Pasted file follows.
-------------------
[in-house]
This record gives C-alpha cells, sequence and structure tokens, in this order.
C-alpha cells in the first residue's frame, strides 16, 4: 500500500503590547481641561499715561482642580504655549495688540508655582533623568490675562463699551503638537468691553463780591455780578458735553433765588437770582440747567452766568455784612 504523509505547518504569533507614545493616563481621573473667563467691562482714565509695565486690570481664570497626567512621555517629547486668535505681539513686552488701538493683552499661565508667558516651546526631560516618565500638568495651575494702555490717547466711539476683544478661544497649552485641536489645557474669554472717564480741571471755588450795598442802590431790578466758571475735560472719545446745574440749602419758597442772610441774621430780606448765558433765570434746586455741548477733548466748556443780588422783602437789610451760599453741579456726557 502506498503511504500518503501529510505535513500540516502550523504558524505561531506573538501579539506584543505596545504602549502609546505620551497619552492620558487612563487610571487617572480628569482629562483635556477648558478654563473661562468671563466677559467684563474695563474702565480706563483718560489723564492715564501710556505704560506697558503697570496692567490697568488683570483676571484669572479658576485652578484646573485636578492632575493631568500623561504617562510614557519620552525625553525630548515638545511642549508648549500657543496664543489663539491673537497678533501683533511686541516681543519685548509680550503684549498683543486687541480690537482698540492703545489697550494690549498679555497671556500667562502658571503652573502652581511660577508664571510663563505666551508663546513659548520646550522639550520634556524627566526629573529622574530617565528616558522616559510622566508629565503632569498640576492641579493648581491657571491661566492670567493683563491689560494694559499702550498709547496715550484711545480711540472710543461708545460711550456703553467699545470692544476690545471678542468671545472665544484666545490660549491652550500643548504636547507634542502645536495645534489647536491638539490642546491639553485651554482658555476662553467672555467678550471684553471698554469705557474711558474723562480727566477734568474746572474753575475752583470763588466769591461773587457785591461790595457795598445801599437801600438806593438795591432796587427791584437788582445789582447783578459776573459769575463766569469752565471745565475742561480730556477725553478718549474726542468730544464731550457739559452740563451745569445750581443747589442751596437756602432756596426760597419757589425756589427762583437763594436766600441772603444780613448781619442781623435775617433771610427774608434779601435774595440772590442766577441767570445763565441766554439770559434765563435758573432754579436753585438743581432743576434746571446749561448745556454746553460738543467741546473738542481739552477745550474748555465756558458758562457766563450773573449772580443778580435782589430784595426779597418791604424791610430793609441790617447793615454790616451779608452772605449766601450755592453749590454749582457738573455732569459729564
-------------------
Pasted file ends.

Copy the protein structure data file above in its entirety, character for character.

[in-house]
This record gives C-alpha cells, sequence and structure tokens, in this order.
C-alpha cells in the first residue's frame, strides 16, 4: 500500500503590547481641561499715561482642580504655549495688540508655582533623568490675562463699551503638537468691553463780591455780578458735553433765588437770582440747567452766568455784612 504523509505547518504569533507614545493616563481621573473667563467691562482714565509695565486690570481664570497626567512621555517629547486668535505681539513686552488701538493683552499661565508667558516651546526631560516618565500638568495651575494702555490717547466711539476683544478661544497649552485641536489645557474669554472717564480741571471755588450795598442802590431790578466758571475735560472719545446745574440749602419758597442772610441774621430780606448765558433765570434746586455741548477733548466748556443780588422783602437789610451760599453741579456726557 502506498503511504500518503501529510505535513500540516502550523504558524505561531506573538501579539506584543505596545504602549502609546505620551497619552492620558487612563487610571487617572480628569482629562483635556477648558478654563473661562468671563466677559467684563474695563474702565480706563483718560489723564492715564501710556505704560506697558503697570496692567490697568488683570483676571484669572479658576485652578484646573485636578492632575493631568500623561504617562510614557519620552525625553525630548515638545511642549508648549500657543496664543489663539491673537497678533501683533511686541516681543519685548509680550503684549498683543486687541480690537482698540492703545489697550494690549498679555497671556500667562502658571503652573502652581511660577508664571510663563505666551508663546513659548520646550522639550520634556524627566526629573529622574530617565528616558522616559510622566508629565503632569498640576492641579493648581491657571491661566492670567493683563491689560494694559499702550498709547496715550484711545480711540472710543461708545460711550456703553467699545470692544476690545471678542468671545472665544484666545490660549491652550500643548504636547507634542502645536495645534489647536491638539490642546491639553485651554482658555476662553467672555467678550471684553471698554469705557474711558474723562480727566477734568474746572474753575475752583470763588466769591461773587457785591461790595457795598445801599437801600438806593438795591432796587427791584437788582445789582447783578459776573459769575463766569469752565471745565475742561480730556477725553478718549474726542468730544464731550457739559452740563451745569445750581443747589442751596437756602432756596426760597419757589425756589427762583437763594436766600441772603444780613448781619442781623435775617433771610427774608434779601435774595440772590442766577441767570445763565441766554439770559434765563435758573432754579436753585438743581432743576434746571446749561448745556454746553460738543467741546473738542481739552477745550474748555465756558458758562457766563450773573449772580443778580435782589430784595426779597418791604424791610430793609441790617447793615454790616451779608452772605449766601450755592453749590454749582457738573455732569459729564